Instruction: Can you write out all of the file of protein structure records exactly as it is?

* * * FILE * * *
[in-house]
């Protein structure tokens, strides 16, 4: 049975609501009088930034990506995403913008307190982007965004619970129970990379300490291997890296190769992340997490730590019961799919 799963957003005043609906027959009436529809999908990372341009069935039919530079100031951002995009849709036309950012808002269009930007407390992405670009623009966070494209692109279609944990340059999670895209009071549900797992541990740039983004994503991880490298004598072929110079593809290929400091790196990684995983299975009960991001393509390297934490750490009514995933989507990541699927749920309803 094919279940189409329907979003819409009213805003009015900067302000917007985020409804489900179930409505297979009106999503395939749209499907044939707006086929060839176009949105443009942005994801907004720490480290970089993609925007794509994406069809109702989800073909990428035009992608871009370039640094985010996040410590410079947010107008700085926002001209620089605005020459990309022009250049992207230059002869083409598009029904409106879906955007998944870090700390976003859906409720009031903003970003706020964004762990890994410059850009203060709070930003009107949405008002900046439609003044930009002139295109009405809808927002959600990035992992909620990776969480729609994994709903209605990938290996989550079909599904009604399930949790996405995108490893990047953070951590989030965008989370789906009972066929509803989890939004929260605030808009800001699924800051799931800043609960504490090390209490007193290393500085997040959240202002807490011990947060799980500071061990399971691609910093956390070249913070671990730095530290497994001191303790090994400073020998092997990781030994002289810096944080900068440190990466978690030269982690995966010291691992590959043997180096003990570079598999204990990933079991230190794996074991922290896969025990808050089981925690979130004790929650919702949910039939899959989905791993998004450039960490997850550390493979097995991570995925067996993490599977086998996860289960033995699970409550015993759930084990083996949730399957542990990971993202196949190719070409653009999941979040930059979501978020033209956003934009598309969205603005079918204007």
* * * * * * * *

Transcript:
[in-house]
């Protein structure tokens, strides 16, 4: 049975609501009088930034990506995403913008307190982007965004619970129970990379300490291997890296190769992340997490730590019961799919 799963957003005043609906027959009436529809999908990372341009069935039919530079100031951002995009849709036309950012808002269009930007407390992405670009623009966070494209692109279609944990340059999670895209009071549900797992541990740039983004994503991880490298004598072929110079593809290929400091790196990684995983299975009960991001393509390297934490750490009514995933989507990541699927749920309803 094919279940189409329907979003819409009213805003009015900067302000917007985020409804489900179930409505297979009106999503395939749209499907044939707006086929060839176009949105443009942005994801907004720490480290970089993609925007794509994406069809109702989800073909990428035009992608871009370039640094985010996040410590410079947010107008700085926002001209620089605005020459990309022009250049992207230059002869083409598009029904409106879906955007998944870090700390976003859906409720009031903003970003706020964004762990890994410059850009203060709070930003009107949405008002900046439609003044930009002139295109009405809808927002959600990035992992909620990776969480729609994994709903209605990938290996989550079909599904009604399930949790996405995108490893990047953070951590989030965008989370789906009972066929509803989890939004929260605030808009800001699924800051799931800043609960504490090390209490007193290393500085997040959240202002807490011990947060799980500071061990399971691609910093956390070249913070671990730095530290497994001191303790090994400073020998092997990781030994002289810096944080900068440190990466978690030269982690995966010291691992590959043997180096003990570079598999204990990933079991230190794996074991922290896969025990808050089981925690979130004790929650919702949910039939899959989905791993998004450039960490997850550390493979097995991570995925067996993490599977086998996860289960033995699970409550015993759930084990083996949730399957542990990971993202196949190719070409653009999941979040930059979501978020033209956003934009598309969205603005079918204007």